TypeError: write() argument must be str, not None (Python)

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Borislav Hadzhiev

Last updated: Apr 20, 2022

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TypeError: write() argument must be str, not None (Python) #

The Python "TypeError: write() argument must be str, not None" occurs when we pass a None value to the write() method. To solve the error, correct the assignment and pass a string to the write() method.

typeerror write argument must be str not none

Here is an example of how the error occurs.

main.py
with open('example.txt', 'w', encoding='utf-8') as my_file: my_str = None my_file.write(my_str)

We passed a None value to the write method which caused the error.

The method takes a string and writes it to the file.

To solve the error, you have to figure out where the None value comes from and correct the assignment.

The most common sources of None values are:

  1. Having a function that doesn't return anything (returns None implicitly).
  2. Explicitly setting a variable to None.
  3. Assigning a variable to the result of calling a built-in function that doesn't return anything.
  4. Having a function that only returns a value if a certain condition is met.

Functions that don't explicitly return a value return None.

main.py
# 👇️ this function returns None def get_str(): print('hello world') with open('example.txt', 'w', encoding='utf-8') as my_file: my_str = get_str() print(my_str) # 👉️ None # ⛔️ TypeError: write() argument must be str, not None my_file.write(my_str)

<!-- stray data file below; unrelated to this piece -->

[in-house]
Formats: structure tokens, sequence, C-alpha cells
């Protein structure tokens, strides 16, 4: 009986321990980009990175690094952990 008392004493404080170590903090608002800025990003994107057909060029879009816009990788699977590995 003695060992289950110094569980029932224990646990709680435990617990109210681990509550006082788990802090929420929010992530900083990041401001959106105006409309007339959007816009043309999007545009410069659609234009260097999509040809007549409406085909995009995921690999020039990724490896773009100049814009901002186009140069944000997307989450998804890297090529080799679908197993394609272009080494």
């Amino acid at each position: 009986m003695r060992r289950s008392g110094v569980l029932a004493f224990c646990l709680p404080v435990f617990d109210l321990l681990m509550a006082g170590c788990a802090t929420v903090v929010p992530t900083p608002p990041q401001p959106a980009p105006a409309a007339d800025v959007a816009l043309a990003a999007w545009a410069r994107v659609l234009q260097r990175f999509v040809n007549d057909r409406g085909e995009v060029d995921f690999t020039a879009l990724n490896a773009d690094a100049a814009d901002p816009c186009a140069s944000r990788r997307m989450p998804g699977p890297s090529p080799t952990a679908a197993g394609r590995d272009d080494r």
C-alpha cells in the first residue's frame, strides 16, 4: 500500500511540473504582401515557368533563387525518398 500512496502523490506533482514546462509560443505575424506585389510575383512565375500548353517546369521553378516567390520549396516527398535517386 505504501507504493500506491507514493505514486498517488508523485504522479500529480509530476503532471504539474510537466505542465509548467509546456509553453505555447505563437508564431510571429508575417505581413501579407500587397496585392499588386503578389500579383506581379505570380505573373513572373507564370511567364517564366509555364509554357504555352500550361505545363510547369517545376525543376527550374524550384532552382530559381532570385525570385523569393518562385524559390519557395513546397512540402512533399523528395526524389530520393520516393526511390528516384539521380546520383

You can use a return statement to return a value from a function.

main.py
def get_str(): return 'hello world' with open('example.txt', 'w', encoding='utf-8') as my_file: my_str = get_str() print(my_str) # 👉️ "hello world" my_file.write(my_str)

Use an if statement if you need to check whether a variable doesn't store a None value before writing it to the file.

main.py
with open('example.txt', 'w', encoding='utf-8') as my_file: my_str = None if my_str is not None: my_file.write(my_str)

Alternatively, you can provide an empty string as a fallback.

main.py
with open('example.txt', 'w', encoding='utf-8') as my_file: my_str = None if my_str is None: my_str = '' my_file.write(my_str)

Another common cause of the error is having a function that returns a value only if a condition is met.

main.py
def get_string(a): if len(a) > 3: return a my_string = get_string('hi') print(my_string) # 👉️ None

The if statement in the get_string function is only run if the passed in string has a length greater than 3.

In all other cases, the function doesn't return anything and ends up implicitly returning None.

To solve the error in this scenario, you either have to check if the function didn't return None or return a default value if the condition is not met.

main.py
def get_string(a): if len(a) > 3: return a return '' my_string = get_string('hi') print(my_string) # 👉️ ""

Now the function is guaranteed to return a string regardless if the condition is met.

Conclusion #

The Python "TypeError: write() argument must be str, not None" occurs when we pass a None value to the write() method. To solve the error, correct the assignment and pass a string to the write() method.

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